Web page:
On top of that, Falcon Lake also has a hauntingly beautiful atmosphere. In fact, even though this is mostly a drama, there are moments when the atmosphere makes it feel like a horror movie, and it works perfectly. It’s tough to describe if you haven’t seen it, but it’s almost like director Charlotte Le Bon took a horror atmosphere and transposed it into a more dramatic key. It made me feel right at home, so even when nothing particularly scary was happening, it still helped scratched that horror itch just enough to keep me satisfied.

Last but not least, let’s talk about the actual horror in this film. Like I said, the first 90 minutes or so are pretty much just straight up drama, but it does sprinkle in a few nods to the horror genre here and there. At one point in Falcon Lake, Chloe mentions that there’s a ghost in the lake, and up until the final scene, you’re never quite sure if she’s telling the truth.

A kid with a mask
Photo provided by Yellow Veil Pictures

Granted, there are some very good reasons not to believe her, and if this were real life, I’d even say the case against the spirit’s existence is pretty airtight. But since this is a movie, you can’t help but wonder if maybe, just maybe, there might actually be something to her story, and that uncertainty hangs over the entire film. It makes you really curious to find out the truth, and much like the atmosphere, it also helps to scratch that horror itch.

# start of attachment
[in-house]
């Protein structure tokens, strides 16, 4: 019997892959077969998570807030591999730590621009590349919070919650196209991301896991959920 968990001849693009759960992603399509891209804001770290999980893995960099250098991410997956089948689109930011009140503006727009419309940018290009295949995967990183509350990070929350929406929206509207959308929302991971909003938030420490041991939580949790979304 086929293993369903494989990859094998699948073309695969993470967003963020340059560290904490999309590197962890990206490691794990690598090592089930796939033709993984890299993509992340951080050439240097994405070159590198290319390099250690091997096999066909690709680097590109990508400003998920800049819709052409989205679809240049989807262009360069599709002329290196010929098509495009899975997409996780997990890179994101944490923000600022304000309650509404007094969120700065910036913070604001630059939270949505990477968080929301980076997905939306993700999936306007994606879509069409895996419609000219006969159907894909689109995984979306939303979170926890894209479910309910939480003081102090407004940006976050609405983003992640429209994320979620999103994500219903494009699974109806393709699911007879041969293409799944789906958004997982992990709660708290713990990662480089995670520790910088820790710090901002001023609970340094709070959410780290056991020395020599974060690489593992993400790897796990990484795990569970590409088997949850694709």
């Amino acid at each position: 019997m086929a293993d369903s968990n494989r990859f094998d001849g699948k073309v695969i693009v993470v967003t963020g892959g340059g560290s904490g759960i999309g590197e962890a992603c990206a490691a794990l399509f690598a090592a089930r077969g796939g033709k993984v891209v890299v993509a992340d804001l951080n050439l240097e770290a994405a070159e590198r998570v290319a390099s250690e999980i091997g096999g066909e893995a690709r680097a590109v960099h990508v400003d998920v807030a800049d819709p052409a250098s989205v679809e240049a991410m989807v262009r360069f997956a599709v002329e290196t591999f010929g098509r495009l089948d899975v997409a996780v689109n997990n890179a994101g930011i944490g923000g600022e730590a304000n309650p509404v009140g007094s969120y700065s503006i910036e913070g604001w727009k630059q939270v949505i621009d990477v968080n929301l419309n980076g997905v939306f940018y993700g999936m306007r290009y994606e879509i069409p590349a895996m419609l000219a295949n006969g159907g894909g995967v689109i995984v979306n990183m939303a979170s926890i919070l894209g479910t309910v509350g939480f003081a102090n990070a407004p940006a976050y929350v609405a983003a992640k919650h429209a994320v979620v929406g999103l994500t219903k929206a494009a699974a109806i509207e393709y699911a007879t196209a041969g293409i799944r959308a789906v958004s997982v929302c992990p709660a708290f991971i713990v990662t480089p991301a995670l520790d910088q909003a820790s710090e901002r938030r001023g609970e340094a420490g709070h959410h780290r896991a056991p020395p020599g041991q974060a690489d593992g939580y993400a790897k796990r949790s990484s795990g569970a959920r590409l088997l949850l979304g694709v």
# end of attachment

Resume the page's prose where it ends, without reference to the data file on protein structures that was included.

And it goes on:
Then, in the final few minutes, the horror really comes to the fore, and it’s pretty effective. Granted, it’s not exactly scary, but it packs quite the emotional punch, and the way it fits into the rest of the story makes for a super satisfying finale. Going into Falcon Lake, I was afraid that the horror might feel a bit shoehorned in, but that wasn’t the case at all. It ends up being such a natural and organic part of the story that it’s actually really clever, so when the credits began to roll, I was a very happy viewer.

All that being said, I have to acknowledge that Falcon Lake isn’t a perfect movie. As much as I loved Chloe and Bastien’s relationship, there was one scene I had an issue with. At one point in the film, they do something sexual together (it’s not clear exactly what they do, but the basic point is obvious enough), and I thought that was pretty unnecessary. Bastien is only 13, and Chloe is only 16, so there’s just no need to include anything like that in this story.

However, in the grand scheme of things, that’s a relatively minor complaint, so on the whole, I had a really good time with Falcon Lake. It’s a hauntingly beautiful coming-of-age story with an awesome ghostly twist, so if you’re a fan of drama horror, I highly recommend that you check this movie out.

Falcon Lake hits select theaters on June 2, and then it arrives on VOD on June 13.

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Written by JP Nunez

JP Nunez is a lifelong horror fan. From a very early age, he learned to love monsters, ghosts, and all things spooky, and it's still his favorite genre today.